By 38 North
17 June 2013
Hwanggumpyong and Wihwa Islands, two largely undeveloped North Korean islands in the Yalu River adjacent to the Chinese border city of Dandong. Despite the fanfare of the announcement, satellite imagery revealed little or no activity at the site for more than a year. Although Yonhap reported that the Chinese Ministry of Commerce invited about 20 North Korean economic government officials and scholars to Tianjin for training in special economic zones in May 2012, the lack of physical progress at the site resulted in rumors that the “Two Islands Economic Zone” was in serious trouble. In June 2012, South Korean and Japanese media outlets reported that China was “reconsidering” the project as a result of economic realities and Beijing’s growing displeasure with North Korea following the April missile test—reports that caused enough consternation for both China and the DPRK to deny them. During a visit to Beijing in August 2012, North Korea’s Jang Song Thaek and Chinese Minister of Commerce Chen Deming announced the establishment of an administrative committee for the economic zones in Rason and the Hwanggumpyong and Wihwa Islands. Following Jang’s visit, Yonhap reported that China dispatched about 70 specialists from Jilin Province to North Korea to help accelerate progress on North Korean special economic zones (SEZs). Most importantly, on September 15, 2012, China and the DPRK held a groundbreaking ceremony on Hwanggumpyong Island to begin construction of an Administration Building for the Hwanggumpyong Economic Zone Management Committee. North Korean and Chinese officials indicated that, following long delays, infrastructure improvements would commence. Pan Shuang, Vice Mayor of Dandong, explained that roads and other infrastructure were now under construction.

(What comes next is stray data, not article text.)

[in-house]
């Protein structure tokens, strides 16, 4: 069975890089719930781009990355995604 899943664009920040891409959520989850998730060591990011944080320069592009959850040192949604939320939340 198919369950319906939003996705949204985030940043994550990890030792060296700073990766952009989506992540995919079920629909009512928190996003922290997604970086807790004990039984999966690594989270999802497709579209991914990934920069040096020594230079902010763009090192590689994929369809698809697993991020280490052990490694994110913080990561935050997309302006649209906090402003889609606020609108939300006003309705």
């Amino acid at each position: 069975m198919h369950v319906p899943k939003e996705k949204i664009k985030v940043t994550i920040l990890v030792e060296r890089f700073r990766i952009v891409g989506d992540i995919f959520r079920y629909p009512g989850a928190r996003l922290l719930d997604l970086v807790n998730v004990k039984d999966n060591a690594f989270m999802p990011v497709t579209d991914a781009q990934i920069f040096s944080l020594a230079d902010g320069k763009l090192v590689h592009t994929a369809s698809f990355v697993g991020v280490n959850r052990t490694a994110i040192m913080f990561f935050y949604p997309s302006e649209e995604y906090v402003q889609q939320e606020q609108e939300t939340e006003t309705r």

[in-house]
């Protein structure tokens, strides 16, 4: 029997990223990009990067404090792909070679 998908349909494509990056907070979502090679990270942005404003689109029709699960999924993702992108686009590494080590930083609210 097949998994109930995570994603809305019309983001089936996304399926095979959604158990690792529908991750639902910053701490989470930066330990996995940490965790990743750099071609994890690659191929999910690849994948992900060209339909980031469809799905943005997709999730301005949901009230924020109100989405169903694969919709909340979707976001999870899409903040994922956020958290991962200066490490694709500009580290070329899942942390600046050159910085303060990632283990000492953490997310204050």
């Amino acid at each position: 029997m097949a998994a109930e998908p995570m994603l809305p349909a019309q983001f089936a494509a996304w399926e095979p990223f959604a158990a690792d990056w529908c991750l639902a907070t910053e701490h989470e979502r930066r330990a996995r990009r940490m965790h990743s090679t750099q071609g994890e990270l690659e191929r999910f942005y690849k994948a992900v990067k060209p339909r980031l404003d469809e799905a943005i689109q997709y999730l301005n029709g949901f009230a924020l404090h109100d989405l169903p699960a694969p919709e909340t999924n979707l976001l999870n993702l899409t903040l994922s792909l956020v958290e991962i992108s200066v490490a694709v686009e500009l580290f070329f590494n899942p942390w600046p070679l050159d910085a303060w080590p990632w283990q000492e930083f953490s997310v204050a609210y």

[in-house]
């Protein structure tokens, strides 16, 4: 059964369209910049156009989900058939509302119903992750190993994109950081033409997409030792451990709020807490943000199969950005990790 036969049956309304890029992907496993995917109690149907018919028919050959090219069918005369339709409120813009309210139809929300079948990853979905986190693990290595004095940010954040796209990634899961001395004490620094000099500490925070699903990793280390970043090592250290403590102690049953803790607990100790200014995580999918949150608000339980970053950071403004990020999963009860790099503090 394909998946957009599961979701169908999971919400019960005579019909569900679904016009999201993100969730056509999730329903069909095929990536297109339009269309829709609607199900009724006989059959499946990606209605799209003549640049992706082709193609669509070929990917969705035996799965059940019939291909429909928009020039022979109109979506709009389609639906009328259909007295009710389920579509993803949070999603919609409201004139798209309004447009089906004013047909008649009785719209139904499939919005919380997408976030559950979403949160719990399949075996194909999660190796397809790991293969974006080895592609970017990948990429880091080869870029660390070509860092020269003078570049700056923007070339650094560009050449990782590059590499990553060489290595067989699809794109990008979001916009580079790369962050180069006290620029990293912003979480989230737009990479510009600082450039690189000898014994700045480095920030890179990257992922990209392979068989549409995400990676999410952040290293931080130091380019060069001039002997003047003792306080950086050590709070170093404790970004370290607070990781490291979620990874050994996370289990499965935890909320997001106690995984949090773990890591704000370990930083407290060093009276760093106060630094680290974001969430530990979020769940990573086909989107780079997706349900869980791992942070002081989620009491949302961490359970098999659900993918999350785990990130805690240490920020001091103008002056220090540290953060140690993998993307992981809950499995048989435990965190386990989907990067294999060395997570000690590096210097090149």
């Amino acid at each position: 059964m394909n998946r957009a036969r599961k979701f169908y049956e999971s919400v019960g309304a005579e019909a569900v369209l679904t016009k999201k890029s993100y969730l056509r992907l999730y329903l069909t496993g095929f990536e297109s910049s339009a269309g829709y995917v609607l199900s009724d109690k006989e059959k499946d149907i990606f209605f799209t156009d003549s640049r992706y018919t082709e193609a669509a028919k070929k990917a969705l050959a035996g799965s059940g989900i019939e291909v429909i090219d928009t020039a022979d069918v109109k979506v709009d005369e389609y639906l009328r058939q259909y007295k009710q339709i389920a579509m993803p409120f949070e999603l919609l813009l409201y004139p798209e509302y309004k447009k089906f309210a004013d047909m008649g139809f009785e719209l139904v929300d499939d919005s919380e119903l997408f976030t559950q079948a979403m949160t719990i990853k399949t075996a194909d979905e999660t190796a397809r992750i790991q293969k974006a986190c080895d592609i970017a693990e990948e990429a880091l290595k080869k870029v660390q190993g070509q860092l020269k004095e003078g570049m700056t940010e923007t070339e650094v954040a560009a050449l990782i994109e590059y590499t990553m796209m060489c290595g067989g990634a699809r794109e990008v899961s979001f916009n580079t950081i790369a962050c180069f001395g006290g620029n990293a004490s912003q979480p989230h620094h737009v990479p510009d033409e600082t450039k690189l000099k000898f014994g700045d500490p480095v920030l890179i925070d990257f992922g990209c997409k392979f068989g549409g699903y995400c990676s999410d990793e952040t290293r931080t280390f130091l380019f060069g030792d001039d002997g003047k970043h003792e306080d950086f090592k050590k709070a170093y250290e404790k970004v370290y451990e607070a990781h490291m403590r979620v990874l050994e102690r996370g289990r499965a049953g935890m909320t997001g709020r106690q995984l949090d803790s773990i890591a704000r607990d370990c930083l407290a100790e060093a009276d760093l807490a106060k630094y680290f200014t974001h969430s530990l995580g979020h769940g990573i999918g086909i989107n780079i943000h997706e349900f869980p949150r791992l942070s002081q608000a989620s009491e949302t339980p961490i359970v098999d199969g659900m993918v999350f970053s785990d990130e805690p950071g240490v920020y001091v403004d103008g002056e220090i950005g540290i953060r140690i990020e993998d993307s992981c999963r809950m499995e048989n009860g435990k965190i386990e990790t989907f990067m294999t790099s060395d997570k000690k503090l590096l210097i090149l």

Figure 1. Groundbreaking ceremony for an Administration Building.[caption id="attachment_4914" align="aligncenter" width="300"] Groundbreaking ceremony for a new administration building for the Hwanggumpyong Economic Zone management committee, September 15, 2012. Photo: KCNA[/caption]
Construction Begins: Phase One Boundaries DefinedSatellite imagery confirms that new construction began in early fall 2012, shortly in advance of the formal September groundbreaking. China and North Korea started building a main access road in August and grading a rectangular area at the end of the road where the administrative building now sits. One month later, that graded area had been expanded to the south and construction had begun on customs and security buildings along the road at the zone’s entrance. By May 2013, imagery indicated that activity had continued with the boundaries of what may be the first phase of zone construction better defined. The layout appears to be a rectangle with the east side about 0.9 km and the south side 1.36 km in length and follows a new irrigation ditch with a dirt road and fence. The west side probably follows the right angle turn of the new irrigation ditch at least until it rejoins the old ditch. It may eventually intersect the northern boundary line but both of these cannot yet be seen (figure 2). The zone appears oriented with its boundary lines, new roads, fences and buildings on azimuths of 155/335 degrees and 65/145 degrees. If this layout is accurate, the area will encompass about 122 hectares or 302 acres.
Figure 2. Possible Phase I layout of the Hwanggumpyong Economic Zone.[caption id="attachment_4922" align="aligncenter" width="300"] For all figures, click to enlarge. Image © 2013 DigitalGlobe, Inc. All rights reserved. For media licensing, please contact email@example.com.[/caption]